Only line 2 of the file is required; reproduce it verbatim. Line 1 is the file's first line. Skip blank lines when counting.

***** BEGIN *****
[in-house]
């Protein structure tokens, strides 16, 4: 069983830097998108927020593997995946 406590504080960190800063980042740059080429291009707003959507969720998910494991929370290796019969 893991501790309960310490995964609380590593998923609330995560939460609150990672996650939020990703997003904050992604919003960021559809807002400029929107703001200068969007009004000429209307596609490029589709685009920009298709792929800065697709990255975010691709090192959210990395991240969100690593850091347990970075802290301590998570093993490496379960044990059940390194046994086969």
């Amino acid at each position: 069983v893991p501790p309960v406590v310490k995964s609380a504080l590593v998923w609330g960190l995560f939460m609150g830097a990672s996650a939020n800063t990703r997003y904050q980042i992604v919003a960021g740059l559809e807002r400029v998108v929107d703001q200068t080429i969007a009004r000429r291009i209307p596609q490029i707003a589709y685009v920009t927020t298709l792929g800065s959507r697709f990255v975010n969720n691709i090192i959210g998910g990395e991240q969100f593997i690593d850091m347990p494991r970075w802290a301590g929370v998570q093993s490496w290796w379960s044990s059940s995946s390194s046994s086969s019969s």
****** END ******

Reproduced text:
């Protein structure tokens, strides 16, 4: 069983830097998108927020593997995946 406590504080960190800063980042740059080429291009707003959507969720998910494991929370290796019969 893991501790309960310490995964609380590593998923609330995560939460609150990672996650939020990703997003904050992604919003960021559809807002400029929107703001200068969007009004000429209307596609490029589709685009920009298709792929800065697709990255975010691709090192959210990395991240969100690593850091347990970075802290301590998570093993490496379960044990059940390194046994086969």